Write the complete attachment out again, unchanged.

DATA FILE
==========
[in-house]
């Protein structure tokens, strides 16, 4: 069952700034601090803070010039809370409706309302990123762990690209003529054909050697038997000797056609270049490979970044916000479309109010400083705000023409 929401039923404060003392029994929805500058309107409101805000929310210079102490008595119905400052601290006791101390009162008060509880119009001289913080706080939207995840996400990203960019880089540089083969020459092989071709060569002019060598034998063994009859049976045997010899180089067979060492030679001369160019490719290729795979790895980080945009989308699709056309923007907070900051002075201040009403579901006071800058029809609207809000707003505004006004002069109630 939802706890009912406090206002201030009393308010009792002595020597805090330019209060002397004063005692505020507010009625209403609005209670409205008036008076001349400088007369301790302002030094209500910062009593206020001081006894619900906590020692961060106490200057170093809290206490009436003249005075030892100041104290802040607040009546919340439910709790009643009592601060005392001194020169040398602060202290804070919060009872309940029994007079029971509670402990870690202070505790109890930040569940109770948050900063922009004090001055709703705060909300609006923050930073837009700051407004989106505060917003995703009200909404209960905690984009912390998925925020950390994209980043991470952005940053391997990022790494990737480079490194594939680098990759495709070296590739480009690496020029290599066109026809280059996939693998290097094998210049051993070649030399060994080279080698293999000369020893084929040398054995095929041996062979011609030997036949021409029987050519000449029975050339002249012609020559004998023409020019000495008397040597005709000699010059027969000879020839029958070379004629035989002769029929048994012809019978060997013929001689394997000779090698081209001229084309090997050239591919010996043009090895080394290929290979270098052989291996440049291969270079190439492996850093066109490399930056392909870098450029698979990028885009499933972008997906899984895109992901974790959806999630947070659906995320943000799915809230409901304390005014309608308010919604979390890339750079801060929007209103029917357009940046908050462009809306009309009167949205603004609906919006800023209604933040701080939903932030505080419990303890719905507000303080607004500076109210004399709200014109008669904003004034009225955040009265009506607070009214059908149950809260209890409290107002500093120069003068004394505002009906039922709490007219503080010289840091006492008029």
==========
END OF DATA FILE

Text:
[in-house]
């Protein structure tokens, strides 16, 4: 069952700034601090803070010039809370409706309302990123762990690209003529054909050697038997000797056609270049490979970044916000479309109010400083705000023409 929401039923404060003392029994929805500058309107409101805000929310210079102490008595119905400052601290006791101390009162008060509880119009001289913080706080939207995840996400990203960019880089540089083969020459092989071709060569002019060598034998063994009859049976045997010899180089067979060492030679001369160019490719290729795979790895980080945009989308699709056309923007907070900051002075201040009403579901006071800058029809609207809000707003505004006004002069109630 939802706890009912406090206002201030009393308010009792002595020597805090330019209060002397004063005692505020507010009625209403609005209670409205008036008076001349400088007369301790302002030094209500910062009593206020001081006894619900906590020692961060106490200057170093809290206490009436003249005075030892100041104290802040607040009546919340439910709790009643009592601060005392001194020169040398602060202290804070919060009872309940029994007079029971509670402990870690202070505790109890930040569940109770948050900063922009004090001055709703705060909300609006923050930073837009700051407004989106505060917003995703009200909404209960905690984009912390998925925020950390994209980043991470952005940053391997990022790494990737480079490194594939680098990759495709070296590739480009690496020029290599066109026809280059996939693998290097094998210049051993070649030399060994080279080698293999000369020893084929040398054995095929041996062979011609030997036949021409029987050519000449029975050339002249012609020559004998023409020019000495008397040597005709000699010059027969000879020839029958070379004629035989002769029929048994012809019978060997013929001689394997000779090698081209001229084309090997050239591919010996043009090895080394290929290979270098052989291996440049291969270079190439492996850093066109490399930056392909870098450029698979990028885009499933972008997906899984895109992901974790959806999630947070659906995320943000799915809230409901304390005014309608308010919604979390890339750079801060929007209103029917357009940046908050462009809306009309009167949205603004609906919006800023209604933040701080939903932030505080419990303890719905507000303080607004500076109210004399709200014109008669904003004034009225955040009265009506607070009214059908149950809260209890409290107002500093120069003068004394505002009906039922709490007219503080010289840091006492008029």